DR. ABNER D. KIMBALL. Few men of the past generation in Grant county, Indiana, have been more sorely missed or more sincerely mourned than the late Dr. Abner D. Kimball. He is not only missed because of his high professional ability but also because of his splendid personality and the gifts that won him the friendship of the entire county. He bore the reputation of being one of the most skillful surgeons in the state of Indiana, but he had another reputation of which he was much prouder and that was of having the ability of winning everyone for his friend. For many years he was closely identified with the interests of Marion, Indiana, being chief surgeon of the Marion branch of the National Military Home, and he took an active part in the life of the people of Marion.

Dr. Abner Kimball was born in Coshocton county, Ohio, on the 24th of January, 1839, the son of Moses and Louisa (Powell) Kimball. His father was a native of Coshocton county also, but his mother was a Southern woman, having been born near Richmond, Virginia. The Kimball family were of English origin and two brothers settling in New Hampshire or Connecticut early in the eighteenth century founded the family in the United States. Moses Kimball lived in the state of Ohio until 1850 when he removed with his family to Miami county, Indiana, and there resided until 1872, when he went yet further west and settled in Wilson county, Kansas. There he died in 1886. The children of Moses and Louisa Kimball were nine in number, as follows: Abner D., Henry, Thomas C., Millard, Charles, Frank, Henrietta, Nancy and Harriet.

Dr. Abner D. Kimball grew up on the farm of his father, acquiring his elementary education in the schools of Miami and Grant counties, 1ndiana. He then attended the high school in Marion and then took up the study of medicine with Dr. Frazier, of Converse, Indiana. This was in 1857, and during the following winter he attended his first course of lectures in Rush Medical College, at Chicago. During 1859 and 1860 he attended his second course of lectures and in the spring of 1860 he was graduated from this famous old middle west institution which has turned out so many of the best physicians and surgeons in the country.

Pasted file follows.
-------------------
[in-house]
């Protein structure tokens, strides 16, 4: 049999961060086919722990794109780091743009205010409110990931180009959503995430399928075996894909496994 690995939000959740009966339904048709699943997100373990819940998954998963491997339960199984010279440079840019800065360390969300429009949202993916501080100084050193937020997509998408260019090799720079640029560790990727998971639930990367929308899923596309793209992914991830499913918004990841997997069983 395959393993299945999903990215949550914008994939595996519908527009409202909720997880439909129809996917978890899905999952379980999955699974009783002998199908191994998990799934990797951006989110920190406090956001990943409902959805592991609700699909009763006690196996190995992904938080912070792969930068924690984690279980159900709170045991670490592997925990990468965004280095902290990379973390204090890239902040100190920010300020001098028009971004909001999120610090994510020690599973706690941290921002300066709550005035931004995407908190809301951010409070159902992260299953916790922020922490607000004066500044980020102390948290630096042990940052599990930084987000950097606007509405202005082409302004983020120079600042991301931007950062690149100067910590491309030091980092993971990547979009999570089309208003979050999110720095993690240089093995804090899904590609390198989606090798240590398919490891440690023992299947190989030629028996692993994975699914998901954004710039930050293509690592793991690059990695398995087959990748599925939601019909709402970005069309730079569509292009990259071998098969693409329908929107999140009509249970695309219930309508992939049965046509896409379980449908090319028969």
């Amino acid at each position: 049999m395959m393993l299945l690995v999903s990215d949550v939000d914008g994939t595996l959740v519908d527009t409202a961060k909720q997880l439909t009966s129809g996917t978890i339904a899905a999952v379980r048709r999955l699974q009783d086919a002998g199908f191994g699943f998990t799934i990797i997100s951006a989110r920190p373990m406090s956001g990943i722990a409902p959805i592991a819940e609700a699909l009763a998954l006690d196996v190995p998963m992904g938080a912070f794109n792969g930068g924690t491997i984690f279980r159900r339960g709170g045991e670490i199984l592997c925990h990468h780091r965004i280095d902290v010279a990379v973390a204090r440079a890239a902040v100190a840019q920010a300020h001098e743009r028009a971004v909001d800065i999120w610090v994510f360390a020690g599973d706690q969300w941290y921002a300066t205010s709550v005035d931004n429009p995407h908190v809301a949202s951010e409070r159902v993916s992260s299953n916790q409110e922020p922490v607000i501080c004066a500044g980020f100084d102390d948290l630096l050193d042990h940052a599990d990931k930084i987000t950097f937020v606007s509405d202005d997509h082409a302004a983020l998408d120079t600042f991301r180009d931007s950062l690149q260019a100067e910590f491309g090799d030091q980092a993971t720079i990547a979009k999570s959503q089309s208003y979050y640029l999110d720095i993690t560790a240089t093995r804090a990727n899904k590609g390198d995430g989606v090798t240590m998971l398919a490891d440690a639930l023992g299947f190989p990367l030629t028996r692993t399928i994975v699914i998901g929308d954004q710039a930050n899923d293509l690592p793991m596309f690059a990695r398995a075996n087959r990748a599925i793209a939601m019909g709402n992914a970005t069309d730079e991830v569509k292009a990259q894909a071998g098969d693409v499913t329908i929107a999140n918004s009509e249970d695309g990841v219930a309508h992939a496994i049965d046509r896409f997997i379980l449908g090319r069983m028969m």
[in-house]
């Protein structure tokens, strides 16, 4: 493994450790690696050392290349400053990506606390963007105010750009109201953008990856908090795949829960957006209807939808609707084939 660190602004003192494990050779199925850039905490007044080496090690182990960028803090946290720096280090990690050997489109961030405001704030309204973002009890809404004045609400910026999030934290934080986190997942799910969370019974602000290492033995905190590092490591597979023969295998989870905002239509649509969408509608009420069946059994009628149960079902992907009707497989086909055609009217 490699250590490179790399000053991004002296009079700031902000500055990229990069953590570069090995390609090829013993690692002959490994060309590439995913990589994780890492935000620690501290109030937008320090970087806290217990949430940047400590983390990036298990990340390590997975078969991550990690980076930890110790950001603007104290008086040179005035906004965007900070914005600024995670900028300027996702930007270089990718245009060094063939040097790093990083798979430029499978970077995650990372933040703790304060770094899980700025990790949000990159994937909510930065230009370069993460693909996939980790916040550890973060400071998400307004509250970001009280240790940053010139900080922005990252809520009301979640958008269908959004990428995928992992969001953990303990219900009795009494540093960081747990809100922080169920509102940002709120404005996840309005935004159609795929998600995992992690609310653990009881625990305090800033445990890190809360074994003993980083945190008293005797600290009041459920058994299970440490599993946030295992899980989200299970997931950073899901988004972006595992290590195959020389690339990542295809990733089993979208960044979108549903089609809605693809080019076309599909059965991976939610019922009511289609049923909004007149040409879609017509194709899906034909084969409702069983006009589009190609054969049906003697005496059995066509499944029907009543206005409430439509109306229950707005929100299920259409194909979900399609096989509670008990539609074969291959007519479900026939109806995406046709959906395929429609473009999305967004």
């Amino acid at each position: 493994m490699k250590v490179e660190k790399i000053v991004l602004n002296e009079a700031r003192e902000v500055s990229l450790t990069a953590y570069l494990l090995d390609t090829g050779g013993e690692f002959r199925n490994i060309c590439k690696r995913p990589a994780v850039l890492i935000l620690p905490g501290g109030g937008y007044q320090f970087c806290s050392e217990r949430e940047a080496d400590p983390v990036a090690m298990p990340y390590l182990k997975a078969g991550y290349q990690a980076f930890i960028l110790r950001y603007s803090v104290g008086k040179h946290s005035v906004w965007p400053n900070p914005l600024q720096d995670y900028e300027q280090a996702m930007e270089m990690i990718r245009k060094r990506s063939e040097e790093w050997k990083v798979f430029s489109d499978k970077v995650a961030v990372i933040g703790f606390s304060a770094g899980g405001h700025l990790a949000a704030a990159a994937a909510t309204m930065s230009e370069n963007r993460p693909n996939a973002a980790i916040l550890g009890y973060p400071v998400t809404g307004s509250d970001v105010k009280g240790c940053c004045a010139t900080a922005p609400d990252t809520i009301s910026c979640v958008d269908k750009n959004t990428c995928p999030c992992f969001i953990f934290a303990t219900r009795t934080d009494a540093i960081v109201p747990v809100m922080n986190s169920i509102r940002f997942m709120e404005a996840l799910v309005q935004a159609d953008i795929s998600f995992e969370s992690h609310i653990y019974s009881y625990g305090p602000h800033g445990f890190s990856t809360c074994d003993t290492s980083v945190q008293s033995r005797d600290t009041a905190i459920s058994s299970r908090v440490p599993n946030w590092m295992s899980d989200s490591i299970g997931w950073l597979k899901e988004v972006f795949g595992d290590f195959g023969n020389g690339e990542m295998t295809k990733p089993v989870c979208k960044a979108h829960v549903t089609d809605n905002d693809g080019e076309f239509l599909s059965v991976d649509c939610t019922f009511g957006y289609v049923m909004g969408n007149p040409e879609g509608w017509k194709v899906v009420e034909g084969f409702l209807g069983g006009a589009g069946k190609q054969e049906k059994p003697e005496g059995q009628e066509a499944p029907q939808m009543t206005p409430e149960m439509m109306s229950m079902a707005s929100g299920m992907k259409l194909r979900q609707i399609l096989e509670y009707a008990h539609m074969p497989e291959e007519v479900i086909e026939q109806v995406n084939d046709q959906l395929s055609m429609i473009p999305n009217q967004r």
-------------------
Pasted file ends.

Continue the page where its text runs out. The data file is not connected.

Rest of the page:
Immediately after his graduation he began the practice of his profession at Converse, Indiana, and here he remained until he enlisted in the fall of 1862 in the Union army. He was mustered into the service as first assistant surgeon of the Forty-eighth Indiana Infantry and later on in the course of the war he served as acting assistant surgeon of the Ninety-ninth Indiana Infantry. He served under General Sherman in the famous march to the sea and was with him during the Carolina campaign and again when the cry heard throughout the army was "On to Richmond." He was mustered out of the service at Louisville, Kentucky, on the 20th day of July, 1865.

After the war the doctor resumed his practice in Converse, Indiana, and remained there until 1884 when he removed to Marion. Here on the 20th of May, 1890, he received the appointment as chief surgeon of the Marion branch of the National Military Home for Disabled Volunteers. He held this position for many years, filling the post to the great satisfaction of both the soldiers unto whom he ministered and of those in authority who had placed him in charge. Shortly after the war in the winter of 1868-1869 Dr. Kimball took a course in surgery in Bellevue Hospital in New York City, and after that time he was always especially interested in surgery and in the advance which that branch of medical science has made of late years, for he had seen the horrors of the crude surgery of the battlefield and realized how necessary a greater knowledge was to surgeons. He died in Marion, November 4, 1904.

Dr. Kimball was a member of the Grant County Medical Society of the Indiana State Medical Society and also of the Association of Army Surgeons of the United States. Fraternally he was a member of the Masons and was a Knight Templar in this order. He was also a member of the Loyal Legion.